I’m currently reading “Shoe Dog,” Phil Knight’s memoir on the creation of Nike Inc. It’s a fantastic read, not only because it depicts the rise of one of the world’s most dominant companies, but also because it shows just how rocky creating a venture from the ground up can be. The lessons for leaders are invaluable. And, because you’re reading it from Knight’s perspective, from the cofounder himself, you’re able to get what appears to be a revealing and personal take on the struggle of it all — the sacrifices, the late nights, the disappointments, the failures, the emotional roller coaster.
One of the most interesting lessons I’ve taken from reading the book thus far came from a chapter recalling one of the company’s earliest and, perhaps, darkest challenges. It has to do with the power of embracing obstacles and using them as a rallying cry to motivate and inspire employees.
In 1972, Blue Ribbon, Knight’s shoe company that had just recently launched the Nike brand, was facing a crisis. Before the creation of Nike, Blue Ribbon had operated mostly as a U.S.-based distributor for Japanese shoe company Onitsuka, maker of the Tiger brand. Knight had spent most of the 1960s scaling a decently sized distribution operation for Tigers in the U.S.
But by the end of the decade, Knight feared that Onitsuka was going behind his back and talking to other potential distributors. To hedge the possibility that Onitsuka would find a new distributor and break his contract with the company — which, according to Knight, would end his business in a heartbeat — he started a brand of his own: Nike. However, when Onitsuka found out about Nike, its leaders became enraged, arguing that by creating his own shoe brand Knight, not Onitsuka, was in breach of contract. Onitsuka threatened to file a lawsuit (they eventually did, as did Blue Ribbon).
At the time, Blue Ribbon was a small, 30-something person operation. A lawsuit from Onitsuka would be crippling. Nike was still an upstart brand, with quality problems and little certainty of success. Losing Onitsuka’s contract — and a lawsuit to boot — would be a steep hill to climb for a small company already struggling to pay off its debts. Adding to the potential crisis was a flagging U.S. economy under then-President Richard Nixon. A recession, rising unemployment, political gridlock and the Vietnam War didn’t help the situation.
One morning, after his usual six-mile run before work, Knight gathered all of Blue Ribbon’s employees in the company’s conference room. What I admire about Knight here is that he didn’t conceal or sugarcoat the extent of the threat. He gave it to everyone straight. “We’ve come, folks, to a crossroads. Yesterday, our supplier, Onitsuka, cut us off.” He went on to explain the extent of the situation. Everyone’s jaw dropped. It seemed like the end of times.
What Knight did next was surprising — perhaps, it appears in the book, even to him.
Instead of admitting defeat and letting his sunken spirits overtake the room, Knight spun the development into a rallying cry to motivate his employees. “This is — the moment,” he writes in the book. “This is the moment we’ve been waiting for. Our moment. No more selling someone else’s brand. No more working for someone else. Onitsuka has been holding us down for years. Their late deliveries, their mixed-up orders, their refusal to hear and implement our design ideas — who among us isn’t sick of dealing with all that?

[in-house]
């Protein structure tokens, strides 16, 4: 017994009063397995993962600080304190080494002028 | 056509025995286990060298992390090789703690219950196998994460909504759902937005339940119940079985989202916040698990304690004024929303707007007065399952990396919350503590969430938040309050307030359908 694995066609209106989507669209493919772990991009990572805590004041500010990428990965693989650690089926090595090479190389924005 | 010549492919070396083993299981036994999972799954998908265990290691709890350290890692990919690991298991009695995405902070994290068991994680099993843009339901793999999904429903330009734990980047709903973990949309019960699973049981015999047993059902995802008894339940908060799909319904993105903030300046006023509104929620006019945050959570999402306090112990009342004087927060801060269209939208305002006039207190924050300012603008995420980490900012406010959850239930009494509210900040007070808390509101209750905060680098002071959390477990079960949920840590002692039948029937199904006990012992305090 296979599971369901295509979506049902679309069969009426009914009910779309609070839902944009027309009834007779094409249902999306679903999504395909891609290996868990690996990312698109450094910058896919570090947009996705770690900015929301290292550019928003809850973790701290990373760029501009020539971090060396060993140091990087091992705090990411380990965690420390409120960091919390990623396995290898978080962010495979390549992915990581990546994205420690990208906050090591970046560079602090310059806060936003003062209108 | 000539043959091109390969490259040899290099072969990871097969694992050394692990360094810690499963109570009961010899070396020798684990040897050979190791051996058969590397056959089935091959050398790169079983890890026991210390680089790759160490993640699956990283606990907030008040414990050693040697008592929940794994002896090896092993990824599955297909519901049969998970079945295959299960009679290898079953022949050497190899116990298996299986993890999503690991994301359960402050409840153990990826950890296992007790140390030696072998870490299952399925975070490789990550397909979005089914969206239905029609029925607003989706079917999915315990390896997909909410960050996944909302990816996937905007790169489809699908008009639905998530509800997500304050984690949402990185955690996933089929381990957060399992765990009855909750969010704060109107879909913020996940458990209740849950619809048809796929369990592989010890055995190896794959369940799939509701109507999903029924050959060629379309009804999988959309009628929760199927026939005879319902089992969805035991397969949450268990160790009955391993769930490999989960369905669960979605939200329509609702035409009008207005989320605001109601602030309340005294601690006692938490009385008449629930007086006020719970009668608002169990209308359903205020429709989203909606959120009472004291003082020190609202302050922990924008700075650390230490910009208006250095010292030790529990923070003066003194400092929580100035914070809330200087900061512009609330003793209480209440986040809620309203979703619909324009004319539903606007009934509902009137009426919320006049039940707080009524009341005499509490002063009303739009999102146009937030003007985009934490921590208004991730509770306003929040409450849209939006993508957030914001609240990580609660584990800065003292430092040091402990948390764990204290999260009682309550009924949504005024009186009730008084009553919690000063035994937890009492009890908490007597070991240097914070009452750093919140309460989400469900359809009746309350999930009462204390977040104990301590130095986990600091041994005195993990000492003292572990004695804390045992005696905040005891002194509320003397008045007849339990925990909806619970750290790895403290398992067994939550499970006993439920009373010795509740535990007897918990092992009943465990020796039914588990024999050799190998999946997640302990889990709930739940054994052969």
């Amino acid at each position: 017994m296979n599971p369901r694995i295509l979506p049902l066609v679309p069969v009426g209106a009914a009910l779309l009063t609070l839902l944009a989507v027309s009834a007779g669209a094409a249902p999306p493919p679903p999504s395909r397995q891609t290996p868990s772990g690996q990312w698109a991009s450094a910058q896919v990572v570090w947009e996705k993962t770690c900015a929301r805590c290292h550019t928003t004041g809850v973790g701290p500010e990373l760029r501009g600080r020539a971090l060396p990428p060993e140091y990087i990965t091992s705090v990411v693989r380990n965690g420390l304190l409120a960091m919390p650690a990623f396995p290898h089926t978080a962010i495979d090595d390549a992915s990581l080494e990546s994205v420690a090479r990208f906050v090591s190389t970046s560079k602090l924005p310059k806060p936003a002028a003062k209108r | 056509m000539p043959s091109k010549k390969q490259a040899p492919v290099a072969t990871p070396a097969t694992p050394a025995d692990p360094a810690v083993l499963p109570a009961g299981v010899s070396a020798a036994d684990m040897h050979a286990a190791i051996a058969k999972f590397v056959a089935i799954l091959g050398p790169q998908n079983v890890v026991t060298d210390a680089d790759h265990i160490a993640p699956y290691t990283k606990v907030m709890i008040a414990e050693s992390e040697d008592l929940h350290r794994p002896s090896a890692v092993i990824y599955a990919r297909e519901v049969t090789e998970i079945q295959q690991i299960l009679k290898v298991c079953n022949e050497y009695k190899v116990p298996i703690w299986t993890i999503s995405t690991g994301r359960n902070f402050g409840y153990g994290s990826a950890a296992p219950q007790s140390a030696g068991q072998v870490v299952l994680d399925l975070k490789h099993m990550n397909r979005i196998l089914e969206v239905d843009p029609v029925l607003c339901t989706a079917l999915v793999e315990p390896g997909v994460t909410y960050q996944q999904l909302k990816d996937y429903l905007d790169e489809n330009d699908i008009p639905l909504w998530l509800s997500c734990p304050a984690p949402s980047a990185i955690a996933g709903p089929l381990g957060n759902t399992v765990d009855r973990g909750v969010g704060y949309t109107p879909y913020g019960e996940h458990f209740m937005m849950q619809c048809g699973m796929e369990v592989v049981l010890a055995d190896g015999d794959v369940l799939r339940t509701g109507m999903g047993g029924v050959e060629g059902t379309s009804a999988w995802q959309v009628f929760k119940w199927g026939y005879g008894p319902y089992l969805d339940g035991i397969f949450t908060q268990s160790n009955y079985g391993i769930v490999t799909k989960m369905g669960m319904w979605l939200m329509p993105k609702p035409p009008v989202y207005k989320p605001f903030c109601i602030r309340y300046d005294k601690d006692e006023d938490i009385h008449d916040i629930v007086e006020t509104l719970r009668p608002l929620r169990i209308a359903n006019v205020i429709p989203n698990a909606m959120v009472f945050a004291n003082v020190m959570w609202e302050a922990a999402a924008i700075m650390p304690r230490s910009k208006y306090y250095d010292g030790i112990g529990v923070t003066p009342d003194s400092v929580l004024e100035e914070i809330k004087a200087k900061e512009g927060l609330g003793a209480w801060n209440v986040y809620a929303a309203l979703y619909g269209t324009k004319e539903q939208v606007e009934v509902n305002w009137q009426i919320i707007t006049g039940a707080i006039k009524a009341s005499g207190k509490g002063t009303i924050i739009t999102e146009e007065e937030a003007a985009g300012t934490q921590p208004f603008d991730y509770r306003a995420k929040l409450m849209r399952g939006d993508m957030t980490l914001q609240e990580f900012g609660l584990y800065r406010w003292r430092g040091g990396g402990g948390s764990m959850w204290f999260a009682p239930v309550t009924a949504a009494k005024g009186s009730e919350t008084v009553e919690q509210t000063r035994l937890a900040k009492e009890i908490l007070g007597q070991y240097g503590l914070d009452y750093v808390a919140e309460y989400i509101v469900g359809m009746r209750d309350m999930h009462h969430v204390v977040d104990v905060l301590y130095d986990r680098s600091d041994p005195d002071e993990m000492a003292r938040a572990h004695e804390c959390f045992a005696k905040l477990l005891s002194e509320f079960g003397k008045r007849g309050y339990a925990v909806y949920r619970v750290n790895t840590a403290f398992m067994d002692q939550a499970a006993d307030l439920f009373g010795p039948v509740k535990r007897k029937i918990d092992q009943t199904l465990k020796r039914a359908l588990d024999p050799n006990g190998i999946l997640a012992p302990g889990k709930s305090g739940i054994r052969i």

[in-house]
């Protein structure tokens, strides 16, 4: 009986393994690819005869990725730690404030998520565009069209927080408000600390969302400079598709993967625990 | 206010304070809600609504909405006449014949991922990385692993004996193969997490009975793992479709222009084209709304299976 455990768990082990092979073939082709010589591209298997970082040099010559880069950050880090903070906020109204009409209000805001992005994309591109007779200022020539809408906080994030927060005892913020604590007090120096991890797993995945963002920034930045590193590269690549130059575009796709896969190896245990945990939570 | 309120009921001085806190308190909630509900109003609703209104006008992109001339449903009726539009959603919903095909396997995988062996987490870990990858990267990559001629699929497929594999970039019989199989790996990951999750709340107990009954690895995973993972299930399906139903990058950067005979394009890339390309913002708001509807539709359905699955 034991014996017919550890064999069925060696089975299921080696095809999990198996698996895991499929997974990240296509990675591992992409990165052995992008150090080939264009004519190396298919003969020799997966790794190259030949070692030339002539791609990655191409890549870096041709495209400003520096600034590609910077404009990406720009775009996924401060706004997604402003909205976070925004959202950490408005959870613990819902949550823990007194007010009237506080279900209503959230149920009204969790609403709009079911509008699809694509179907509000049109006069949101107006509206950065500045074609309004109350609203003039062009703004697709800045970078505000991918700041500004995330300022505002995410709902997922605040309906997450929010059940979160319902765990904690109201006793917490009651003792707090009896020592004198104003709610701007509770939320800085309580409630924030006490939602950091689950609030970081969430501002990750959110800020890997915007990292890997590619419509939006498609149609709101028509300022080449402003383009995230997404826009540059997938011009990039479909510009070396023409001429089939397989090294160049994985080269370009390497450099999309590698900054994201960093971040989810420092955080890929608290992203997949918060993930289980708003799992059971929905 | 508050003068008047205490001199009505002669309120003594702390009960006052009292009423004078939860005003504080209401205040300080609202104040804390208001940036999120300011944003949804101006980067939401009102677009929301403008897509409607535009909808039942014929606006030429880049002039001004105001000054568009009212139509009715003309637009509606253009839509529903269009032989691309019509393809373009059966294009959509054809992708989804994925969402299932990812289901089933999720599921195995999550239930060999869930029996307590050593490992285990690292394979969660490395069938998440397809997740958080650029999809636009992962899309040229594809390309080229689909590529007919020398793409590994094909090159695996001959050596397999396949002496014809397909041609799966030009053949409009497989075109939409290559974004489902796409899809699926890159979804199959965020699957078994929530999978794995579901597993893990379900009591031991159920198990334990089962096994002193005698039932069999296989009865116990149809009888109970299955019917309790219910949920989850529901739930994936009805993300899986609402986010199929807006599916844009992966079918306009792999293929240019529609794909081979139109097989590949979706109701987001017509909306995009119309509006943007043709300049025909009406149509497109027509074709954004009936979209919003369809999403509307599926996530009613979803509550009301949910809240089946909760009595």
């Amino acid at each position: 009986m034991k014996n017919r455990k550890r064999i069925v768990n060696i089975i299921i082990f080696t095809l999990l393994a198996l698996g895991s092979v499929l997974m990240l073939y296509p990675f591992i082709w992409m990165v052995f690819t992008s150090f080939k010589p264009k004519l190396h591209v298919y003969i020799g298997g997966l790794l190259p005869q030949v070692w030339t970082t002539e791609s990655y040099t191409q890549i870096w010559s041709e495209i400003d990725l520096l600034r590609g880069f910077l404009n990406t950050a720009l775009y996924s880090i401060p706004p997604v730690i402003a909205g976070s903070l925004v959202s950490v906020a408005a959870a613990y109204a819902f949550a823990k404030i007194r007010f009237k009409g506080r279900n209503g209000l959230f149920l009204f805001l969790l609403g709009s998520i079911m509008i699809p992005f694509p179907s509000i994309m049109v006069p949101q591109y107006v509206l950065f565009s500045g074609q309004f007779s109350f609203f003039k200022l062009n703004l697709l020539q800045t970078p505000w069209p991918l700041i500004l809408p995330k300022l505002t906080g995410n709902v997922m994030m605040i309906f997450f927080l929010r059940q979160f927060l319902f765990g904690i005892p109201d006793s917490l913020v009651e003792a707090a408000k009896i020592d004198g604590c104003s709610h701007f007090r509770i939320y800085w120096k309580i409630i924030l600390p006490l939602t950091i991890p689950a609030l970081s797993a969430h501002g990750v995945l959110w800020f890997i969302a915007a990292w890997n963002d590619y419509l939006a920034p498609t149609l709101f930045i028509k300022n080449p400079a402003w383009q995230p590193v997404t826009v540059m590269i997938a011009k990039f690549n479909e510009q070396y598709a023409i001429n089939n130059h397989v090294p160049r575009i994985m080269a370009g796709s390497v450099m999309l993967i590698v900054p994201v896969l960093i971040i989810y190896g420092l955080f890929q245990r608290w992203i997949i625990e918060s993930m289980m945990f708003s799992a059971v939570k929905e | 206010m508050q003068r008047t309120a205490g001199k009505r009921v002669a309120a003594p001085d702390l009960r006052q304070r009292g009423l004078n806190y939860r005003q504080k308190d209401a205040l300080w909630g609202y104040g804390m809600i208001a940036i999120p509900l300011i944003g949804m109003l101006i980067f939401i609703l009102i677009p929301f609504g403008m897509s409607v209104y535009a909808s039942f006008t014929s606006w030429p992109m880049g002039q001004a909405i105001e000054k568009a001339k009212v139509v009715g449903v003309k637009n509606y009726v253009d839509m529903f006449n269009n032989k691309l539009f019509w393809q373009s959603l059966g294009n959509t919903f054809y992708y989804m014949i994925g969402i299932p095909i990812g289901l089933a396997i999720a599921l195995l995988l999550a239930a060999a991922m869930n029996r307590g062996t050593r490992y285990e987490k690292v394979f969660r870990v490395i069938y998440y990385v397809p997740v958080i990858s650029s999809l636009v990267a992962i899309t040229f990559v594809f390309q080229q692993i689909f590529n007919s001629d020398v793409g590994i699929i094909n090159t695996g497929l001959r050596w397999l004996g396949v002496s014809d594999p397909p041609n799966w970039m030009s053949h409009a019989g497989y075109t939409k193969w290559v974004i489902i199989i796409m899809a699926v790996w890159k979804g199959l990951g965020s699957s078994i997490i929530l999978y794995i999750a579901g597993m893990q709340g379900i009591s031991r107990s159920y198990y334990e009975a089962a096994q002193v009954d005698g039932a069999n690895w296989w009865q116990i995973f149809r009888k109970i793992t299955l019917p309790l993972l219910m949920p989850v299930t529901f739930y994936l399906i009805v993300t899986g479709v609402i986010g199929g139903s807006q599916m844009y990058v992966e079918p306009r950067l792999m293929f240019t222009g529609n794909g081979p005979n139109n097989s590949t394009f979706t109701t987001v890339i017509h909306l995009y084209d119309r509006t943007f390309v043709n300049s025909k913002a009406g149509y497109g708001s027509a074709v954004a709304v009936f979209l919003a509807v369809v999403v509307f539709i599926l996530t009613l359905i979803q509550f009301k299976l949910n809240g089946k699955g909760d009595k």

“It’s time we face the facts,” Knight went on in the book. “If we’re going to succeed, or fail, we should do so on our own terms, with our own ideas — our own brand.” He went on to admit that going it alone, without Onitsuka, with its own brand, was going to be hard. And as Knight stopped speaking, he wrote that he could see a “wave of relief swirl around the table like a cool breeze.” Everyone felt excited, motivated, emboldened by their leader’s honesty and spirit. They spent the next hour as a group strategizing a new course for Nike — which today is the most valuable sports brand in the world.
With the benefit of hindsight, Knight’s tactic of turning a negative situation into a positive motivator for his employees may seem intuitive. But, the more I think about it, the more I feel like many leaders in a similar situation would follow a different track. Some may have never revealed the extent of the threat to their employees at all. Others may have let the bad news overtake the moment, cementing it as an inescapable defeat. Who knows: Had Knight not instinctively turned that grim situation into a motivator, perhaps Blue Ribbon — and, by extension, Nike — would have died then and there.
Thanks to Knight’s perseverance, honesty and entrepreneurial spirit — as well as his unique ability to recognize the need to rally his employees to confront the situation with a shared purpose — Nike lived on in a way that probably seemed unimaginable at the time.
The lesson here isn’t just that leaders facing difficult business circumstances need to be entirely transparent with employees. It’s that, in some instances, the best course of action is to take a seemingly dark situation and use it as a way to motivate your talent to find a way out of it. Sometimes the power of shared purpose is enough to get over whatever challenge stands in the way.
It’s a risk, to be sure — but it’s a risk, as Knight’s example shows, perhaps worth taking.
Frank Kalman is Talent Economy’s Managing Editor.
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